I know, I know, I am a Cake Patterns – aholic! But, hey, if it ain’t broke, right?
The Cabarita Knit Top is actually the first RiFF release from Cake Patterns, even though I already wrote a post about the Bonny Knit Sailor Top. So far these are the only two releases in the RiFF line (if you want more info on what a RiFF is click here. If you missed my review on Bonny and my explanation of Cake Pattern sizing, click here).
Here’s the line drawing for Cabarita:
and the official description:
The Cabarita knit top has cap or elbow length sleeves ending in a wide banded cuff. The front roll collar is based on a 1930’s knitting pattern and fits very well into a modern wardrobe. Optional v-shaped “dessert stripe” bias cut back for extra effect and a more flattering fit. The pattern includes a cutting line variation for a plain cut back neck as well as stripe guides for a designer effect!
Now here’s my version:
I am not gonna lie, that unexpected V in the back makes me feel saucy! Rwah!
I love this top. Even though it is a knit top, this is not a boring t-shirt. The roll collar gives the front visual interest and the back V gives a little moment of “Oh! Hello, I didn’t expect to find you here.”
For those of you interested in pattern pieces and alterations ( I know I always am), here’s a shot of my traced pattern piece on top of the Cabarita:
I traced a size 35, my usual for Cake Patterns, and moved the underarm curve about a 1/2 inch towards the size 40 to give myself a little more room there so the top doesn’t pull under my arm when I move my arm forward (full range of motion is very important :-)).
I also connected the following dots to draw my side seam: waist at 17″ line measurement 36″; bottom of top/waist line at 23″ measurement 47″. I used the long sleeve for 35 size, but took it up 1.25″ to get an elbow length sleeve.
If you look closely you will see I redrew the side seam a little bigger.
When I tried the top on to check the fit it was a teeny snug, so I made the appropriate changes on my pattern piece.
If you are curious about the fabric, it is from Mood. It is navy and cream (it really looks black and white) medium weight cotton jersey – 96% cotton, 4% polyester. It is double sided: one side being much larger stripes than the other. This fabric is so soft and dreamy and may order more to make something else. I used the larger stripes for the bodice and the smaller stripes for the bindings and collar.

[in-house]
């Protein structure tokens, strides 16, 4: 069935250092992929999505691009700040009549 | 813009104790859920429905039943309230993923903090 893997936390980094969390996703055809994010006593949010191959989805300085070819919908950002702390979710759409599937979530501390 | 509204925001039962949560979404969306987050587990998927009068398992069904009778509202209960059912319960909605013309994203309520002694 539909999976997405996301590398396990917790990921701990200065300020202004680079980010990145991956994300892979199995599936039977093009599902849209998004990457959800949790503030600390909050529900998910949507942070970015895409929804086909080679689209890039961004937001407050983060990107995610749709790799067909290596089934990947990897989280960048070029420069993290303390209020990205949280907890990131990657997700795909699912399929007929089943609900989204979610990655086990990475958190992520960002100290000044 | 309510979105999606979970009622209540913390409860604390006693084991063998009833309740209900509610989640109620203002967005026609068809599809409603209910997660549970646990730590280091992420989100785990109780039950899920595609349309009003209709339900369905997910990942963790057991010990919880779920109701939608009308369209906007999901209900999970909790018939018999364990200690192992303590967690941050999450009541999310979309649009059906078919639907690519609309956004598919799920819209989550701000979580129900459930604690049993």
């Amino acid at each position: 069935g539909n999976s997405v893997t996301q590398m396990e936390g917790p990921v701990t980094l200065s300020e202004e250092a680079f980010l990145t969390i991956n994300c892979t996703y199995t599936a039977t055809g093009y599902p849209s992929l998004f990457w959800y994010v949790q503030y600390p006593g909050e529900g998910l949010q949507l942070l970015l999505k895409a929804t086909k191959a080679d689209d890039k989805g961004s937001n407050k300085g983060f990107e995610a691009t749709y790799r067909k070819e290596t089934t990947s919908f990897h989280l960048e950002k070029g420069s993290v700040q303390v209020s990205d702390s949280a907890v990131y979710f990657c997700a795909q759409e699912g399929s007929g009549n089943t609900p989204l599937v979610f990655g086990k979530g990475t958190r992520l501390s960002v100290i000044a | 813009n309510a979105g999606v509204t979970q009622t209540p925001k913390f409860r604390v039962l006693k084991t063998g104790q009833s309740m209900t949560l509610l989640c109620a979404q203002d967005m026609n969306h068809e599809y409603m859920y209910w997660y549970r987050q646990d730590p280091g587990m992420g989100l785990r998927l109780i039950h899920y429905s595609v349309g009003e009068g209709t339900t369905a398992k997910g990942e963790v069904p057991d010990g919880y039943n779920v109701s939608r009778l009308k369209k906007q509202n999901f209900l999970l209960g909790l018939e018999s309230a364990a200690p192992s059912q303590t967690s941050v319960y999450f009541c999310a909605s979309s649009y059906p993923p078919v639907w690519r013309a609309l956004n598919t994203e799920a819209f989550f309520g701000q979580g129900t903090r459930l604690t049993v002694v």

Things I like about this pattern:
1) It is a knit top with pizazz! So not boring or run of the mill. It feels and looks special.
2) The sizing guide allows you to get a great fit by taking a few measurements and connecting a few dots
3) The sleeve length are all nestled inside one another making it really easy to choose a sleeve length from any size to get a truly custom fit.
4) Look how the back binding and the front collar meet up at the shoulder “just so.”
Things I don’t like about this pattern:
Haha! Seriously, I adore this top. I will say that the paper version (you can also get a pdf version) was missing the back binding piece (OOPS!), but I contacted Cake Patterns and was sent almost immediately a pdf of the missing piece. You can get it on the Cake website here. Make sure you print at 100%, because I didn’t at first by mistake and my piece was too short.
I will also say that even though the directions are minimal and the RiFFS are intended for intermediate sewists I cannot imagine a beginner sewist having too much difficulty with this top, as long as they are not a visual learner.
Since I love this top so much, I immediately wanted to make a second one. So, I did.
I wanted to make a solid version since my other has stripes, stripes and more stripes. But, that roll collar is screaming for embellishment. I had a tired, ill fitting, RTW top in my closet that had some nice crochet around the neckline.
So, I unpicked it and put it on the collar before assembling it.
I shortened the sleeves a little bit on this version and I decided to do a swayback adjustment, as I found that my first version bunches a little when I move around. Here’s my modified pattern piece:
And here’ a back view of top #2 with no pooling or bunching or fabric:
Here’s a better front view:
And a close up of the finished collar:
The collar is a little floppy, as compared to my first since this fabric is much thinner than the first. Maybe if you are using a lightweight knit and you think a little floppiness will bother you you might want to put some interfacing or something inside the collar. It doesn’t bother me, so I didn’t.
The fabric is an organic cotton jersey knit I picked up from Fabric.com. it is really soft and lightweight, perfect for a summer top. The edges were a bit curly after I cut out the pattern, so I used my best friend of sewing tools, fusible webbing, to stabilize and stick all of the seams together before sewing. No rippling, no curling, no puckering, and no pinning :-). This top went together FAST!
A special bonus about this top is it is described as “reversible.” You can have the v neck in the front and the collar in the back. Since I usually do a swayback mine don’t fit as nicely reversed as some others I have seen. But, it does make me want to try another version with the swayback adjustment on the other pattern piece.
That’s all folks!